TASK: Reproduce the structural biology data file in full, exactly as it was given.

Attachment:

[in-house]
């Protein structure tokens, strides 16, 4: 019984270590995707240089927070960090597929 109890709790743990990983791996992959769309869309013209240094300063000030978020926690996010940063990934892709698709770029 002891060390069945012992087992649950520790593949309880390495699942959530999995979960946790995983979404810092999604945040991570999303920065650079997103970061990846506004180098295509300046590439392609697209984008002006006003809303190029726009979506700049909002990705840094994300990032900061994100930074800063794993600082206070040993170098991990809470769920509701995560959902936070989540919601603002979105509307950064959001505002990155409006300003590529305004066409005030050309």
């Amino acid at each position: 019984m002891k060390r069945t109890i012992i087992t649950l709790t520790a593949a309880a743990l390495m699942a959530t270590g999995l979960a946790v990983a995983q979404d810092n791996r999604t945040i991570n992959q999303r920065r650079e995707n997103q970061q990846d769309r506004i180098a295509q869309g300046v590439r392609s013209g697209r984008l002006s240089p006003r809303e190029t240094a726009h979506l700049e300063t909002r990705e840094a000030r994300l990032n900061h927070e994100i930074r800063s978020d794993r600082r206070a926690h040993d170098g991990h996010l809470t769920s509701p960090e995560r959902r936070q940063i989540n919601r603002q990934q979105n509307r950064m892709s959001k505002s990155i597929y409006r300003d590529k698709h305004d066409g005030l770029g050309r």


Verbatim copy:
[in-house]
């Protein structure tokens, strides 16, 4: 019984270590995707240089927070960090597929 109890709790743990990983791996992959769309869309013209240094300063000030978020926690996010940063990934892709698709770029 002891060390069945012992087992649950520790593949309880390495699942959530999995979960946790995983979404810092999604945040991570999303920065650079997103970061990846506004180098295509300046590439392609697209984008002006006003809303190029726009979506700049909002990705840094994300990032900061994100930074800063794993600082206070040993170098991990809470769920509701995560959902936070989540919601603002979105509307950064959001505002990155409006300003590529305004066409005030050309």
């Amino acid at each position: 019984m002891k060390r069945t109890i012992i087992t649950l709790t520790a593949a309880a743990l390495m699942a959530t270590g999995l979960a946790v990983a995983q979404d810092n791996r999604t945040i991570n992959q999303r920065r650079e995707n997103q970061q990846d769309r506004i180098a295509q869309g300046v590439r392609s013209g697209r984008l002006s240089p006003r809303e190029t240094a726009h979506l700049e300063t909002r990705e840094a000030r994300l990032n900061h927070e994100i930074r800063s978020d794993r600082r206070a926690h040993d170098g991990h996010l809470t769920s509701p960090e995560r959902r936070q940063i989540n919601r603002q990934q979105n509307r950064m892709s959001k505002s990155i597929y409006r300003d590529k698709h305004d066409g005030l770029g050309r």